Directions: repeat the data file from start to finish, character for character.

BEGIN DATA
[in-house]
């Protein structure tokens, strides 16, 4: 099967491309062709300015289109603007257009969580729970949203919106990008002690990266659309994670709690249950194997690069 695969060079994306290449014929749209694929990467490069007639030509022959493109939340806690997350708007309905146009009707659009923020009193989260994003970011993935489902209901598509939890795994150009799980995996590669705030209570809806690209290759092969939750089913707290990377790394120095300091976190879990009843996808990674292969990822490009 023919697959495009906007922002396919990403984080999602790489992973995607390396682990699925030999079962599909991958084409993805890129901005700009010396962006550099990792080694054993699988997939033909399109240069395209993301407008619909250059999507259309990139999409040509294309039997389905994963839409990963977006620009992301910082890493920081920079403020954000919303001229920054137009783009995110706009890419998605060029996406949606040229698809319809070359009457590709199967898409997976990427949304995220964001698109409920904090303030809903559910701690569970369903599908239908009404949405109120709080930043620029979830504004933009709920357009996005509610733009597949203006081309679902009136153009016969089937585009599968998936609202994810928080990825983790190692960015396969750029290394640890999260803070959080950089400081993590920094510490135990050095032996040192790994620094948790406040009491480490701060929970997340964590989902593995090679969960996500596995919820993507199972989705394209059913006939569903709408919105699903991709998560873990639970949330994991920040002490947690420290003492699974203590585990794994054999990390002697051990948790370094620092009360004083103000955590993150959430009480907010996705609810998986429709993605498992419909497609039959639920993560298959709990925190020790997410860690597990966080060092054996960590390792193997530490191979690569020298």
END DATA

[in-house]
């Protein structure tokens, strides 16, 4: 099967491309062709300015289109603007257009969580729970949203919106990008002690990266659309994670709690249950194997690069 695969060079994306290449014929749209694929990467490069007639030509022959493109939340806690997350708007309905146009009707659009923020009193989260994003970011993935489902209901598509939890795994150009799980995996590669705030209570809806690209290759092969939750089913707290990377790394120095300091976190879990009843996808990674292969990822490009 023919697959495009906007922002396919990403984080999602790489992973995607390396682990699925030999079962599909991958084409993805890129901005700009010396962006550099990792080694054993699988997939033909399109240069395209993301407008619909250059999507259309990139999409040509294309039997389905994963839409990963977006620009992301910082890493920081920079403020954000919303001229920054137009783009995110706009890419998605060029996406949606040229698809319809070359009457590709199967898409997976990427949304995220964001698109409920904090303030809903559910701690569970369903599908239908009404949405109120709080930043620029979830504004933009709920357009996005509610733009597949203006081309679902009136153009016969089937585009599968998936609202994810928080990825983790190692960015396969750029290394640890999260803070959080950089400081993590920094510490135990050095032996040192790994620094948790406040009491480490701060929970997340964590989902593995090679969960996500596995919820993507199972989705394209059913006939569903709408919105699903991709998560873990639970949330994991920040002490947690420290003492699974203590585990794994054999990390002697051990948790370094620092009360004083103000955590993150959430009480907010996705609810998986429709993605498992419909497609039959639920993560298959709990925190020790997410860690597990966080060092054996960590390792193997530490191979690569020298």